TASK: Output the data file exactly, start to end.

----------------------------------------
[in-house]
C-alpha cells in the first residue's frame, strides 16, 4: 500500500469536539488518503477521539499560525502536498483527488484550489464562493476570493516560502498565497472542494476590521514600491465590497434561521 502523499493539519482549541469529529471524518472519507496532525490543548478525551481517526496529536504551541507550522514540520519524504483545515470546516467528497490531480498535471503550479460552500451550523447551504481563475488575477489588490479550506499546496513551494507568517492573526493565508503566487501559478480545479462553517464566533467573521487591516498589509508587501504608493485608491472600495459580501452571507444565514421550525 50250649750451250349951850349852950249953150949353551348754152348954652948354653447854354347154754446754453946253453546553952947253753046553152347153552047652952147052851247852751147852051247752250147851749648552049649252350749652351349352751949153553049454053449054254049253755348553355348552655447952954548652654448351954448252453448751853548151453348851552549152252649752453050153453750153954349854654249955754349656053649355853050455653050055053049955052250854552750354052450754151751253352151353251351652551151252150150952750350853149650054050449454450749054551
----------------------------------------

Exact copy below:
[in-house]
C-alpha cells in the first residue's frame, strides 16, 4: 500500500469536539488518503477521539499560525502536498483527488484550489464562493476570493516560502498565497472542494476590521514600491465590497434561521 502523499493539519482549541469529529471524518472519507496532525490543548478525551481517526496529536504551541507550522514540520519524504483545515470546516467528497490531480498535471503550479460552500451550523447551504481563475488575477489588490479550506499546496513551494507568517492573526493565508503566487501559478480545479462553517464566533467573521487591516498589509508587501504608493485608491472600495459580501452571507444565514421550525 50250649750451250349951850349852950249953150949353551348754152348954652948354653447854354347154754446754453946253453546553952947253753046553152347153552047652952147052851247852751147852051247752250147851749648552049649252350749652351349352751949153553049454053449054254049253755348553355348552655447952954548652654448351954448252453448751853548151453348851552549152252649752453050153453750153954349854654249955754349656053649355853050455653050055053049955052250854552750354052450754151751253352151353251351652551151252150150952750350853149650054050449454450749054551